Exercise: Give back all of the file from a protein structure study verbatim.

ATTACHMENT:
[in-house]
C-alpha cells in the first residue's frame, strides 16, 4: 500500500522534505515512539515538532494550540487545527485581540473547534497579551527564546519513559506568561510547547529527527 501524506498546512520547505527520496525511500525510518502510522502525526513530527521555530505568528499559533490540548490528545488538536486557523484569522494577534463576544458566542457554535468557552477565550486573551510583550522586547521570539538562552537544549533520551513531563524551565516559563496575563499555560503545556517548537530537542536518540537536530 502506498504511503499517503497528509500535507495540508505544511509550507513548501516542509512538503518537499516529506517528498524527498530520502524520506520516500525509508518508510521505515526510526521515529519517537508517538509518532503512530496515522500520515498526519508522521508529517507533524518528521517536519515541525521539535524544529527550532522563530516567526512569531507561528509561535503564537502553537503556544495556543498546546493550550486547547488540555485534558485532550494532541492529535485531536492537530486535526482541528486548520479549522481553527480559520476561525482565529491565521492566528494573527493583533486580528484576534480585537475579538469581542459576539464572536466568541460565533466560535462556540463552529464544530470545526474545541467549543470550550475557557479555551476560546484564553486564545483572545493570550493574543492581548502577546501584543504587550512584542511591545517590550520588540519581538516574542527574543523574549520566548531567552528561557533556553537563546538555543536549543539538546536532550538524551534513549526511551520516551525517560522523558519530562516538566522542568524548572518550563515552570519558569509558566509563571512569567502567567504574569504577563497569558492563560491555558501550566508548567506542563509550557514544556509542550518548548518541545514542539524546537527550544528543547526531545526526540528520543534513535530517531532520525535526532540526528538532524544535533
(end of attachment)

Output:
[in-house]
C-alpha cells in the first residue's frame, strides 16, 4: 500500500522534505515512539515538532494550540487545527485581540473547534497579551527564546519513559506568561510547547529527527 501524506498546512520547505527520496525511500525510518502510522502525526513530527521555530505568528499559533490540548490528545488538536486557523484569522494577534463576544458566542457554535468557552477565550486573551510583550522586547521570539538562552537544549533520551513531563524551565516559563496575563499555560503545556517548537530537542536518540537536530 502506498504511503499517503497528509500535507495540508505544511509550507513548501516542509512538503518537499516529506517528498524527498530520502524520506520516500525509508518508510521505515526510526521515529519517537508517538509518532503512530496515522500520515498526519508522521508529517507533524518528521517536519515541525521539535524544529527550532522563530516567526512569531507561528509561535503564537502553537503556544495556543498546546493550550486547547488540555485534558485532550494532541492529535485531536492537530486535526482541528486548520479549522481553527480559520476561525482565529491565521492566528494573527493583533486580528484576534480585537475579538469581542459576539464572536466568541460565533466560535462556540463552529464544530470545526474545541467549543470550550475557557479555551476560546484564553486564545483572545493570550493574543492581548502577546501584543504587550512584542511591545517590550520588540519581538516574542527574543523574549520566548531567552528561557533556553537563546538555543536549543539538546536532550538524551534513549526511551520516551525517560522523558519530562516538566522542568524548572518550563515552570519558569509558566509563571512569567502567567504574569504577563497569558492563560491555558501550566508548567506542563509550557514544556509542550518548548518541545514542539524546537527550544528543547526531545526526540528520543534513535530517531532520525535526532540526528538532524544535533